Walking down Cascade Canyon under a hot sun on our last afternoon, with my wife and kids and two old friends, I realize we’ve closed a circle: We have tied together the loose ends of many old memories with these first new memories being created for my kids. I like that idea a lot.
NOTE: I write about backpacking in the Tetons with my family and how climate change is affecting these iconic mountains in my book, Before They’re Gone: A Family’s Year-Long Quest to Explore America’s Most Endangered National Parks, from Beacon Press. See also my related story “American Classic: The Teton Crest Trail.”
THIS TRIP IS GOOD FOR backpackers with a moderate to high level of fitness—the more fit, the more you’ll enjoy the harder days. Backpacking experience is less critical because trails are obvious and well-marked, so anyone capable of reading a map won’t get lost. Summers often deliver stable, frequently sunny weather, though one of the challenges is the afternoon thunderstorms (see Concerns below). Other challenges include acclimating to elevations generally between 8,000 and nearly 10,500 feet, and protecting your food from black bears (see Concerns below).
Make It Happen
Season Prime season is typically from early July, when higher elevations become sufficiently snow-free to make trails passable, through mid-September. Post-Labor Day sees very few people in the backcountry, and summer-like weather often prevails well into September, and occasionally into October, but it can also snow then.
The Itinerary This 27.1-mile traverse starts at Death Canyon Trailhead and finishes at Jenny Lake. It can be done in three rigorous days, but add a fourth to allow time for a more leisurely schedule and the 3.6-mile, out-and-back side hike from the upper South Fork of Cascade Canyon to 10,680-foot Avalanche Divide (not included in the hiking distance given above). You can hike this traverse in either direction, but go south to north to enjoy scenery that starts out awesome and keeps improving—but be aware that you have to reach Jenny Lake by 6 or 7 p.m. (the schedule varies during the summer) to catch the last ferry, or you’ll walk another two miles around the lake (and it always feels farther). See the ferry schedule at jennylakeboating.com. Taking the spur trail to the campsites on Phelps Lake adds about a mile out-and-back to the trip.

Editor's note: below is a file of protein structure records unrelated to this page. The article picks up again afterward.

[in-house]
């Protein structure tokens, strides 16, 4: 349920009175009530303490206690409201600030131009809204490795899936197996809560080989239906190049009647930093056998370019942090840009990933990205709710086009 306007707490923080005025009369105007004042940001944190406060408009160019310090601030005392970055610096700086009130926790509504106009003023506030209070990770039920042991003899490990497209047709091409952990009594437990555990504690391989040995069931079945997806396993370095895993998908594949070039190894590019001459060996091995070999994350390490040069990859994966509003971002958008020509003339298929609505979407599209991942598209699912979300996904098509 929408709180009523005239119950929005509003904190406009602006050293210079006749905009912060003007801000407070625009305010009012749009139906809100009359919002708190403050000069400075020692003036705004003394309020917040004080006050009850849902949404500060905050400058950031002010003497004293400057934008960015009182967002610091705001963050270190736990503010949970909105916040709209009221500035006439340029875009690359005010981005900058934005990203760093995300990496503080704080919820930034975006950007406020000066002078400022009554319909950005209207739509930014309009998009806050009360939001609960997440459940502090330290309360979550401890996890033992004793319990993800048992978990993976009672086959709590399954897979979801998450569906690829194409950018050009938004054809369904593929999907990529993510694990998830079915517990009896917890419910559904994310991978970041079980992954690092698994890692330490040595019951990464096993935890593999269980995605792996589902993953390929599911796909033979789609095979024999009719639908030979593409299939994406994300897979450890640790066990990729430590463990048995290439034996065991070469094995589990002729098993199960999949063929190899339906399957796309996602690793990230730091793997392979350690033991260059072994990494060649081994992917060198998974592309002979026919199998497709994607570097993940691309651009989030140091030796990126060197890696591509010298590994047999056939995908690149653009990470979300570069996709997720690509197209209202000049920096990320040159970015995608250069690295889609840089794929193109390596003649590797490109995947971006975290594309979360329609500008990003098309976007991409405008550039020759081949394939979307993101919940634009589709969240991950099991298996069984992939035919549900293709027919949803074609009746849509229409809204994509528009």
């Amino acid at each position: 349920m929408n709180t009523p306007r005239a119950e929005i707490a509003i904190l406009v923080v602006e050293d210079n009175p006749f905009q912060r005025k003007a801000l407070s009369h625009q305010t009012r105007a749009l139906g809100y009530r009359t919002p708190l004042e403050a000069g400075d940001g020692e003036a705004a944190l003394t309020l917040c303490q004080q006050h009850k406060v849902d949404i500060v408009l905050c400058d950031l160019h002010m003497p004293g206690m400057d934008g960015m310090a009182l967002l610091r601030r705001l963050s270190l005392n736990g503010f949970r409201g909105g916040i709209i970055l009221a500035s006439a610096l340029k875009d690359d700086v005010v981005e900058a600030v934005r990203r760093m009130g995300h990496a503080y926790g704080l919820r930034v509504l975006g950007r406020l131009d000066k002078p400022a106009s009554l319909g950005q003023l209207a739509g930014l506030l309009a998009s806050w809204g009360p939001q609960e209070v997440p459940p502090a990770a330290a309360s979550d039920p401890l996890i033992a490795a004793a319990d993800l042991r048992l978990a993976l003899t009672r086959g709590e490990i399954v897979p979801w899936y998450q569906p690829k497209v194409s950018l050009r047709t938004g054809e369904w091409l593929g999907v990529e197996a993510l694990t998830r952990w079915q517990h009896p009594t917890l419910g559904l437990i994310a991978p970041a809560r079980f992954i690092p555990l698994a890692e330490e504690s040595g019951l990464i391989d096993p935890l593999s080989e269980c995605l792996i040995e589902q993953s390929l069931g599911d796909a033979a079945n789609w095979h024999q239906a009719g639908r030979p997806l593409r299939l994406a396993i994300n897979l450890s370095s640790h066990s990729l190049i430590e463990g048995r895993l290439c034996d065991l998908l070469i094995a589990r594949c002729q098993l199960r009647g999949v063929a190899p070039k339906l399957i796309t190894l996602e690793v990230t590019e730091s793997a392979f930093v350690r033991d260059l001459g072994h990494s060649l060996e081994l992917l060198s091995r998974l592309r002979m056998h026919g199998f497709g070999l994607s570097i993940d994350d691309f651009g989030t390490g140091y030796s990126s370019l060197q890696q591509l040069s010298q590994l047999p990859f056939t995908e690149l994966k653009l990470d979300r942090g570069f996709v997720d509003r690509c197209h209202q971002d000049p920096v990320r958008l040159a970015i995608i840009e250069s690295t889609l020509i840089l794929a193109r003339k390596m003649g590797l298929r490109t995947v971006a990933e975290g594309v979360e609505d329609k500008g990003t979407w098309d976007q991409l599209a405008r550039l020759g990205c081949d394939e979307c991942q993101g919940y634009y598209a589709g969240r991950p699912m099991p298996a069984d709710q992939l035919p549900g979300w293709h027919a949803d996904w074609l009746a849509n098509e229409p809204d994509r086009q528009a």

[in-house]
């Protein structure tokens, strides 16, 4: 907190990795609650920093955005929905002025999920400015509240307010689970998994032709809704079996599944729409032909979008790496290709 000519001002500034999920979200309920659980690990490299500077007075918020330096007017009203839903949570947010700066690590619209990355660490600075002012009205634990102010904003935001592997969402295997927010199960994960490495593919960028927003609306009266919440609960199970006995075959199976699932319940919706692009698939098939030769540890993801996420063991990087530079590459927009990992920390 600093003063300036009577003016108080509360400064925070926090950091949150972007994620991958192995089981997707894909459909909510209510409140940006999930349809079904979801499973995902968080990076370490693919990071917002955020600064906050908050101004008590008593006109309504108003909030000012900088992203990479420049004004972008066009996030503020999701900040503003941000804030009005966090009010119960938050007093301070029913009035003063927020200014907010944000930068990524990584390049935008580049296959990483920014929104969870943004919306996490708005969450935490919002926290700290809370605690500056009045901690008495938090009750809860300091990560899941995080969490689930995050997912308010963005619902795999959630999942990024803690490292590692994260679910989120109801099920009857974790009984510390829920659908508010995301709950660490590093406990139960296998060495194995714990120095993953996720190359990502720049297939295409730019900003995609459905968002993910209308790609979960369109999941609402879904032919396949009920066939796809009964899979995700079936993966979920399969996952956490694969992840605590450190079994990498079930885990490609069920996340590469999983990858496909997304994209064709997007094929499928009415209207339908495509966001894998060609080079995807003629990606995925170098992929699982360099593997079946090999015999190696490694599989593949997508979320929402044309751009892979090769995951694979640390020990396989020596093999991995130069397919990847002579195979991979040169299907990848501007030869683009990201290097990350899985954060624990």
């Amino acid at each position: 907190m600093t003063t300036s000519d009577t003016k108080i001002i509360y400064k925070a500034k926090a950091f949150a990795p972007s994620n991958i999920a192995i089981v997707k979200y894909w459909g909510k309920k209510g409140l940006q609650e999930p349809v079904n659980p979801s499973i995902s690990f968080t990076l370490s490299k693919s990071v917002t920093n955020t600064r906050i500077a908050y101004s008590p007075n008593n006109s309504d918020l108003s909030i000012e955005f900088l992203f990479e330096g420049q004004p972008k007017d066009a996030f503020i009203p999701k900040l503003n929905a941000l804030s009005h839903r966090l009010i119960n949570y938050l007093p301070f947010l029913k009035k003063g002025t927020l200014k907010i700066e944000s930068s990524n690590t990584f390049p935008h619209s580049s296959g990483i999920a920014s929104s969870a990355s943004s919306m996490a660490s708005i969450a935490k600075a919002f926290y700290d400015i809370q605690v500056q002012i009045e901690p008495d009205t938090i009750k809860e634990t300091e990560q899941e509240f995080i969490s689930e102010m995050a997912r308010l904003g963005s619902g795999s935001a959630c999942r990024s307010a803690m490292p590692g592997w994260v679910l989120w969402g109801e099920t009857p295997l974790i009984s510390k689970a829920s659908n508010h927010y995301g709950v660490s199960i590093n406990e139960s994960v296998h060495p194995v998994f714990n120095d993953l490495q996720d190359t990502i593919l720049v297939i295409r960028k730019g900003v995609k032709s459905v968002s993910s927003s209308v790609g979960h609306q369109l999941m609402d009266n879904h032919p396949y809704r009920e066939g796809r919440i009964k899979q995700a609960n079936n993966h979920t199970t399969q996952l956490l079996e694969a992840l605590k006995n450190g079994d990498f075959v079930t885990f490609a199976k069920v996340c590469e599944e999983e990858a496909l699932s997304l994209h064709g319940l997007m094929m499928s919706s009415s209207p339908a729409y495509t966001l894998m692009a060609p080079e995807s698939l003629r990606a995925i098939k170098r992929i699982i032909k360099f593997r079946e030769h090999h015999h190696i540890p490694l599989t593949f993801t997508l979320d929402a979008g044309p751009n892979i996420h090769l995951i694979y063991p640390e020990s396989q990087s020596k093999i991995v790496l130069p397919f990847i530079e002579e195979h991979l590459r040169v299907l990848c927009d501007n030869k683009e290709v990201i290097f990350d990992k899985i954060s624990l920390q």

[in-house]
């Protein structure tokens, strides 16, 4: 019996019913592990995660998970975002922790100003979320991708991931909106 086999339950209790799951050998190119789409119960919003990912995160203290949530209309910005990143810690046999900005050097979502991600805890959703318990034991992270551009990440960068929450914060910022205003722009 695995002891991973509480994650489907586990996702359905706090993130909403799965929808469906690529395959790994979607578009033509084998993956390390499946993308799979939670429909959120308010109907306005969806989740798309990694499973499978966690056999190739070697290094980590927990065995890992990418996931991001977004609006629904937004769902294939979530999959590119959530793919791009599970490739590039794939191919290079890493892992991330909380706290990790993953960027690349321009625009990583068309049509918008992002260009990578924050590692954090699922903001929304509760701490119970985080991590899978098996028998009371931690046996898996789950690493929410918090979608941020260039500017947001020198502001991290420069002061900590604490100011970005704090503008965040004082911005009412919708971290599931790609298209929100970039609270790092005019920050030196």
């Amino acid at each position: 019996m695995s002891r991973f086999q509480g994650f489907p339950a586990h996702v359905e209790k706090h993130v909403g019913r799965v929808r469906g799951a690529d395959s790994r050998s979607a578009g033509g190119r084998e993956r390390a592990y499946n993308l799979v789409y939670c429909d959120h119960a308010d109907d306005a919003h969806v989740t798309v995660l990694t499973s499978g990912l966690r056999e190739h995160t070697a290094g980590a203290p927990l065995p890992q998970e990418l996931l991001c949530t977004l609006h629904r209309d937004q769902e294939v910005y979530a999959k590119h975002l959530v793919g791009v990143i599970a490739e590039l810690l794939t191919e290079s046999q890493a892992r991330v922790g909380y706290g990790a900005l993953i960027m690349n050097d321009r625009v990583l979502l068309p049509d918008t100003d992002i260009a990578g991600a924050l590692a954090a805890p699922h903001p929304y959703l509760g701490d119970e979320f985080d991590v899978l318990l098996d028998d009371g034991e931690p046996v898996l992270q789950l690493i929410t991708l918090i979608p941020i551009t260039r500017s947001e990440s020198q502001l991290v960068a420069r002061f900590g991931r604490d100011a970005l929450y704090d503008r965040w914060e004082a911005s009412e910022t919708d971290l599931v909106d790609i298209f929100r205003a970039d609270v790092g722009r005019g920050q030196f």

Getting There From Moose Junction on the Rockefeller Parkway (US 187/89), turn west (toward the Tetons) and follow Teton Park Road about eight miles to South Jenny Lake Junction; turn left and leave a vehicle in the large parking lot at the Jenny Lake Visitor Center. Backtrack with a second vehicle on Teton Park Road to the junction with Moose-Wilson Road (just outside the park’s Moose Entrance Station and 0.1 mile west of the Craig Thomas Discovery and Visitor Center); follow it south about three miles, and turn right for the Death Canyon Trailhead; the dirt road gets rutted but is passable for a car if you’re cautious.
Shuttle Services Alltrans, (800) 443-6133 or (307) 733-3135, jacksonholealltrans.com.
Permit A permit is required for backcountry camping in Grand Teton National Park, though not in the adjacent Caribou-Targhee National Forest, which includes part of the Teton Crest Trail. Permit reservation requests are accepted only from the first Wednesday in January (starting 8 a.m. MST) through May 15, but available reservations for camping zones along the Teton Crest Trail get claimed very quickly, sometimes on the first day they become available. Submit requests at Recreation.gov, where you can view backcountry campsite availability in real-time.
You can also get a permit first-come up to one day in advance of the start of your trip; two-thirds of permits in each backcountry camping zone are set aside for first-come users, but there’s high demand for them during July and August, so plan to show up and wait in line outside a park visitor center an hour or two before it opens. See nps.gov/grte/planyourvisit/bcres for details.
Map Trails Illustrated Grand Teton map no. 202, $11.95; (800) 962-1643, natgeomaps.com.
• Bear canisters are required except where food storage boxes are provided, except on some climbing routes. Canisters are available on free loan from the park, or you can bring your own park-approved model.
• Much of this hike is above 8,500 feet, and its high point is 10,500 feet. If you’re coming from sea level, spend a night pre-trip above 6,000 feet either in Jackson or at a campground, or your first backcountry night at Phelps Lake, just 1.6 miles in, at 6,633 feet.
• Violent afternoon thunderstorms with lightning hazard are common from late June through August; time your crossing of high passes for mornings or clear days.
• Water is generally readily available, but be aware that there are just a few sources between upper Death Canyon and the South Fork of Cascade Canyon: the springs on Death Canyon Shelf, creeks in Alaska Basin, and Sunset Lake.